Prisoners have been awarded compensation over damaged stereos and missing socks, a watchdog has revealed.
Taxpayers' money is being wasted on redress paid to prisoners for lost or damaged property, the Prisons and Probation Ombudsman (PPO) said.
Prison staff need to pay greater attention to their responsibility for prisoners' property to avoid complaints being made, the Ombudsman added.
Around a fifth of eligible complaints received by the Ombudsman in 2012/13 were about property.
And more than half (57%) of the property-related complaints received in the same period were upheld in favour of the inmate.
PPO Nigel Newcomen said: " Most property complaints concern small-value items, but these can still mean a lot to prisoners with little.
"Unfortunately, too many of the issues involved could and should have been dealt with more quickly and efficiently by the prisons concerned.
"Instead, despite perfectly sound national policies and instructions, prisons too often refuse to accept their responsibilities when property has been lost or damaged.
"This leaves prisoners in limbo, creates unnecessary frustration and tension and leads to complaints, too many of which require independent adjudication.
"Using up scarce staff resources in this way, both in prison and then in my office, is not a good use of public money."
Prisoners may hold items in possession during their imprisonment subject to guidelines set out in Prison Service rules.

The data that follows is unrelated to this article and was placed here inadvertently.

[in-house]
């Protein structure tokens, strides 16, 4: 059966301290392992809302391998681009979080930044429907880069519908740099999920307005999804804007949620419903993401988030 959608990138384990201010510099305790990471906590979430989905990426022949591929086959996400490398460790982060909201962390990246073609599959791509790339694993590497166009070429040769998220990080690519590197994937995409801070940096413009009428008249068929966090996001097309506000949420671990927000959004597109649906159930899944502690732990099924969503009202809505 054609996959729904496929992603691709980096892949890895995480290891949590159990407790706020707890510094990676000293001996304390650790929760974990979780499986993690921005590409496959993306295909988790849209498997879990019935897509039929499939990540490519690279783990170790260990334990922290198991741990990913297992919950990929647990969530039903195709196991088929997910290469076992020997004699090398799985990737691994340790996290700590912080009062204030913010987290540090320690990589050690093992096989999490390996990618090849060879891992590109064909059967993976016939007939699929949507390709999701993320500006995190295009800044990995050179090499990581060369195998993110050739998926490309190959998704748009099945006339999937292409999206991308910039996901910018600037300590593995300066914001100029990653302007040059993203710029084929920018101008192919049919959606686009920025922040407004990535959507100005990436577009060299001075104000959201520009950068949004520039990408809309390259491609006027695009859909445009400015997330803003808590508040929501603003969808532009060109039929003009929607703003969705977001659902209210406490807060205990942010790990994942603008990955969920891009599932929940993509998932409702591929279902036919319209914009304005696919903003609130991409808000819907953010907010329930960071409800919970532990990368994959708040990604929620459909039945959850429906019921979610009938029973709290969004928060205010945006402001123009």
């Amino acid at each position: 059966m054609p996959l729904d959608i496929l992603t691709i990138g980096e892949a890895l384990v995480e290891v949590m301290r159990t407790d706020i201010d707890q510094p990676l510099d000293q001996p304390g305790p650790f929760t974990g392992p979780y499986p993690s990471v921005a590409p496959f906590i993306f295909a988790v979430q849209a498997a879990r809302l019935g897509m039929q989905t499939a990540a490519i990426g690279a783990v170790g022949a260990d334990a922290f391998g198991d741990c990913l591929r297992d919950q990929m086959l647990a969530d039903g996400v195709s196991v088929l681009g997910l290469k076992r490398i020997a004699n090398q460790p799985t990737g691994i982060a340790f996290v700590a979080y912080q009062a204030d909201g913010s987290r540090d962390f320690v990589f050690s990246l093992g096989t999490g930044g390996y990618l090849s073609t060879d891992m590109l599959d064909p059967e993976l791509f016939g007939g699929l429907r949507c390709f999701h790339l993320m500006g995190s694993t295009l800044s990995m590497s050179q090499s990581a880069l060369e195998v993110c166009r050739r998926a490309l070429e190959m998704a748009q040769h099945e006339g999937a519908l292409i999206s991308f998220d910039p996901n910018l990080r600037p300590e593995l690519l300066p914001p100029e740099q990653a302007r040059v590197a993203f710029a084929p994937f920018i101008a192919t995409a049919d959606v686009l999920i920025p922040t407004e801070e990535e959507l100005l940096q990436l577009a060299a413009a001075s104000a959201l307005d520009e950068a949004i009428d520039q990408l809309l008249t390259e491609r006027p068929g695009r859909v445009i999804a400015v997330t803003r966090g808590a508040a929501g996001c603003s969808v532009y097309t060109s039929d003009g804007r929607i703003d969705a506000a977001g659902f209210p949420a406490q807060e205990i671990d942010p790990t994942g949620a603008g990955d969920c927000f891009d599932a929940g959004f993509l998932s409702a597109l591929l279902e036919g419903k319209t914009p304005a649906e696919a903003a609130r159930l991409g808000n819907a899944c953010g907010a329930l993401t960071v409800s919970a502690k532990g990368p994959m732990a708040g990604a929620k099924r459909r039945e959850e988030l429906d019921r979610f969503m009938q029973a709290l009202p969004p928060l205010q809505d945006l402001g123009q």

Complaints by prisoners about lost or damaged property are expected to be investigated in accordance with the same guidelines.
If prisoners have exhausted the internal complaints process but they remain unhappy with the conclusion, they are able to submit a complaint to be investigated by the PPO.
Among examples given by the PPO was the case of "Mr H", who complained his stereo was damaged as he moved between prisons.
Following an investigation, the Ombudsman concluded responsibility for damage to the stereo lay with the prison Mr H had left and recommended a compensation settlement and apology be provided to Mr H.
Another case saw "Mr K" complaining after being told that the prison's correspondence department was holding only one pair of socks that had been disallowed, rather than five pairs he claimed had been posted in by family members.
The Ombudsman asked the prison correspondence department to search for the socks, but it explained that the prison had a vast storage area for disallowed items through the post and would need senior authorisation to search for the items.
Although the Ombudsman received agreement from a senior officer for further inquiries to be made, no further response was received from the prison.
Due to the time taken being disproportionate to the seriousness of the complaint, the Ombudsman agreed that the prison would pay a £5 goodwill gesture for the missing property.
A Prison Service spokeswoman said: " We aim to ensure that prisoners' property is managed as efficiently as possible, and will consider this report to see if any lessons can be learned."